Julian was a well-connected nobleman who married a wealthy widow. Let's round the story out to say that she was young and beautiful as well. He was out hunting and, like many hunters in those days, received a prophecy from the stag he had run down. The bucks in North America don't predict anything to the hunters, but apparently they shared their auspicious gifts freely in medieval Europe. This particular stag warned that Julian would one day kill his parents; presumably Julian allowed his quarry to depart unscathed in exchange for this admonition.

Without any explanation, Julian took his wife and moved far away. His parents, disconsolate at his precipitous flight, tracked him down for a surprise visit. He was out hunting again when they arrived, but his wife thoughtfully invited them to rest in the master bedroom. He came home, and finding two bodies in his bed, flew into a jealous rage. After killing the people he mistook for his wife and her lover, he pulled off the covers and discovered his parents.

He took his winsome, wealthy wife with him and went to Rome, seeking penance. He wasn't sure he had earned forgiveness just by sightseeing in the Holy See, so they built a riverside hospice on the way home. They also stayed their awhile so Julian could row folks across the river so they could stay at the hospice.

One visitor was so wretched, a half-frozen leper, that our saint invited him to sleep in Julian's own bed. No word about the saintly wife's reaction, but the leper was of course an angel in disguise who assured Julian that his forgiveness had been granted by the Lord.

Thursday, February 10, 2011

February 11 -- Feast of St. Caedmon

I can picture the Caedmon Record label, though I am not sure what I owned that had been recorded by them. It was originally a spoken word label -- literary stuff read by BBC actors and the writers themselves. I had a couple of Lord of the Rings albums; they might have been Caedmon. At some point, I listened to TS Eliot read "The Hollow Men;" that was definitely Caedmon.

The label was named for St. Caedmon, an illiterate cowherd who heard... Herd of cows? I don't care what the cows heard. Haha. No, he didn't hear lame jokes from "Veterinary Hospital" on The Muppet Show. Watch the clip here.

He walked out from a feast at the monastery one night because the brothers were singing and he was uncomfortable. Then he heard a voice commanding him to sing.

His reply was a little less than poetic: ''I do not know how to sing and for that reason I went out from this feast and went hither, because I did not know how to sing at all.''

The voice commanded him to sing about Creation, and lo! he was imbued with the Spirit to Sing. From that point on, he was inspired to songs of praise for God.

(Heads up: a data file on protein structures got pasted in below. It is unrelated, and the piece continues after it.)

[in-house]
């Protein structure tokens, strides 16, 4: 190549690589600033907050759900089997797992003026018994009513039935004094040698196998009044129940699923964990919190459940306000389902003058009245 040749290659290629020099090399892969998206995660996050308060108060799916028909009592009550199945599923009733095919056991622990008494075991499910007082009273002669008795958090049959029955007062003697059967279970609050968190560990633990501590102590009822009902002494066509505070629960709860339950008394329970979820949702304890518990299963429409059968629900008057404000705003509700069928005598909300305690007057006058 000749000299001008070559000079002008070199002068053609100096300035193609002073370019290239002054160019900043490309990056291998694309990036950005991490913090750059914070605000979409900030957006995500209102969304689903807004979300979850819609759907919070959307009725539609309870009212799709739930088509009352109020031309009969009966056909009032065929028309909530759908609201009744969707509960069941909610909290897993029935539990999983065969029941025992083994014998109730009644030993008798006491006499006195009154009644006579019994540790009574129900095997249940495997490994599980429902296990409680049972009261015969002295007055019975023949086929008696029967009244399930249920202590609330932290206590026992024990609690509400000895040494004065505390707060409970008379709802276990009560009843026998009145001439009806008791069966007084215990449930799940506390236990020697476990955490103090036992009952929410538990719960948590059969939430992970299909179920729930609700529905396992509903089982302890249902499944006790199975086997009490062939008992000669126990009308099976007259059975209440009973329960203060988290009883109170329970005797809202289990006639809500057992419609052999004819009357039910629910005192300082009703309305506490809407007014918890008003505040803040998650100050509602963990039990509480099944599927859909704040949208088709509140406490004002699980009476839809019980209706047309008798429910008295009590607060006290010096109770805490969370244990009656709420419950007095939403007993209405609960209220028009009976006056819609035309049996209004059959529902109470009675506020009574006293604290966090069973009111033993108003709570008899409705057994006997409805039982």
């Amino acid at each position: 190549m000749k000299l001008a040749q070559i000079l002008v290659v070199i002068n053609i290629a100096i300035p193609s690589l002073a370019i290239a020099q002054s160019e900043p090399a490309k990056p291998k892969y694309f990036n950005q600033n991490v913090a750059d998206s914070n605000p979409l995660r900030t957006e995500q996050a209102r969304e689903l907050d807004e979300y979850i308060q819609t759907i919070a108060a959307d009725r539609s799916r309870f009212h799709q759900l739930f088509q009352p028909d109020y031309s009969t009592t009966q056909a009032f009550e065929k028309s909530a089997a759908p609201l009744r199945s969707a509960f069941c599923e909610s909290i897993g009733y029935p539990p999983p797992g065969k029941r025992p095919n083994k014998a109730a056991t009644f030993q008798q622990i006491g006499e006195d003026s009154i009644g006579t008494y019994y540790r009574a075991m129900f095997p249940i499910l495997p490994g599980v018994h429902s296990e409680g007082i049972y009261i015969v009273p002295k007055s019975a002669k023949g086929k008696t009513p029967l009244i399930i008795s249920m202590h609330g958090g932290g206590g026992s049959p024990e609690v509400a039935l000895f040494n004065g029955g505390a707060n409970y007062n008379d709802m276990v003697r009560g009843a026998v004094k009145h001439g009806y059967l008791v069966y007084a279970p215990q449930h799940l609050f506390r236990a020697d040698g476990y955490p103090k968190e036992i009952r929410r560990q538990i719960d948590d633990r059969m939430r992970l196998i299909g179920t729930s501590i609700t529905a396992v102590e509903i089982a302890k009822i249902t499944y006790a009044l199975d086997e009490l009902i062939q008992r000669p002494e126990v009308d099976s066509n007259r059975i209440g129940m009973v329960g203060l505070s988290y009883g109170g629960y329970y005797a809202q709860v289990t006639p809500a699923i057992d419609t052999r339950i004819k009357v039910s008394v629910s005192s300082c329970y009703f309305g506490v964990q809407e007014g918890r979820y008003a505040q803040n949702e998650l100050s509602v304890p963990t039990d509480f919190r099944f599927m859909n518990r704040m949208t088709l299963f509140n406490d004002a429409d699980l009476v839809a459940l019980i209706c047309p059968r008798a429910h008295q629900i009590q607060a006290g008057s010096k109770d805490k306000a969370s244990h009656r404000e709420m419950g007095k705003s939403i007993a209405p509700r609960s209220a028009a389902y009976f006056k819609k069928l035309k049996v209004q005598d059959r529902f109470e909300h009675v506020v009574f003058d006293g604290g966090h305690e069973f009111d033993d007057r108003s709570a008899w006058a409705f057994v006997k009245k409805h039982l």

He told the monastic brothers whose animals he tended about the vision and they agreed to read him verses of the Bible. He composed his hymns based on those verses and dictated them to the brothers.

He was the first known poet of vernacular English. If you want to know more about the record label named for him,

February 10 -- St. Scholastica

The Venerable Bede gives us a very sweet story in his account of the life of St. Scholastica, the first Benedictine nun. She and her twin brother, Benedict grew up very close. Their mother had prayed devoutly for children, but died during childbirth, which is a careful-what-you-wish-for story, but not the story I want to focus on.

After they had made their holy vows, they were permitted to reunite once a year, at which point they would happily talk about pleasant things like the joys of heaven. It might not sound like much, but it is better than getting together to complain about how strict the abbot is, how much Brother Whatsisname farts during compline, the thinness of the gruel or the fatness of the cook.

One year, Scholastica asked her brother if he and his fellow monks could spend the night at her abbey so that she and Benedict might talk more. He insisted that they had to leave because the Rule of the Monastery demanded that they be in. She prayed, and a violent thunderstorm rose; so great was the tempest that the monks were forced to remain where they were.

Benny: Oh sister, may God forgive you. What have you done.
Scholy: I asked you a favor and you said no. I asked God a favor and he granted it.

They stayed up all night talking about the joys of heaven. Three days later, Scholastica went to find out if they had been right.

Wednesday, February 9, 2011

February 9 -- Saint Miguel Febres Cordero Muñoz

Saint Miguel Febres Cordero Munoz taught school for thirty-two years, well short of the forty-plus that some of my colleagues have hit, but far longer than my twenty-four (well, 23.5) so who am I to kick. Brother Miguel wrote his own textbooks, as well as hymns, odes, plays, and instructional manuals. I'm sure I could make much more of this if I could rip into his essays on instructional methods (he was probably right on more things than we are today) but my local bookstores don't offer much by way of nineteenth century Ecuadoran pedagogy.

He got to be a pretty big deal. He was elected to the Academies of Letters in Ecuador, Venezuela, France, and Spain. He went off to Europe to translate works from French to Spanish so they could be used in schools, but he got sick and, after a couple of years, died.

I haven't seen that he is the patron saint of anything in particular, but I think it is National Guidance Counselor Week, so any help he can give them would be appreciated.

Sunday, February 6, 2011

February 8 -- Feast of St. Josephine Bakhita

Kidnapped at nine years old and sold into slavery in her native Sudan, this saint was renamed Bakhita (Lucky) by her abductors. She was sold several times, eventually winding up in the household of Senor Calisto Legnani, the Italian consul in Khartoum.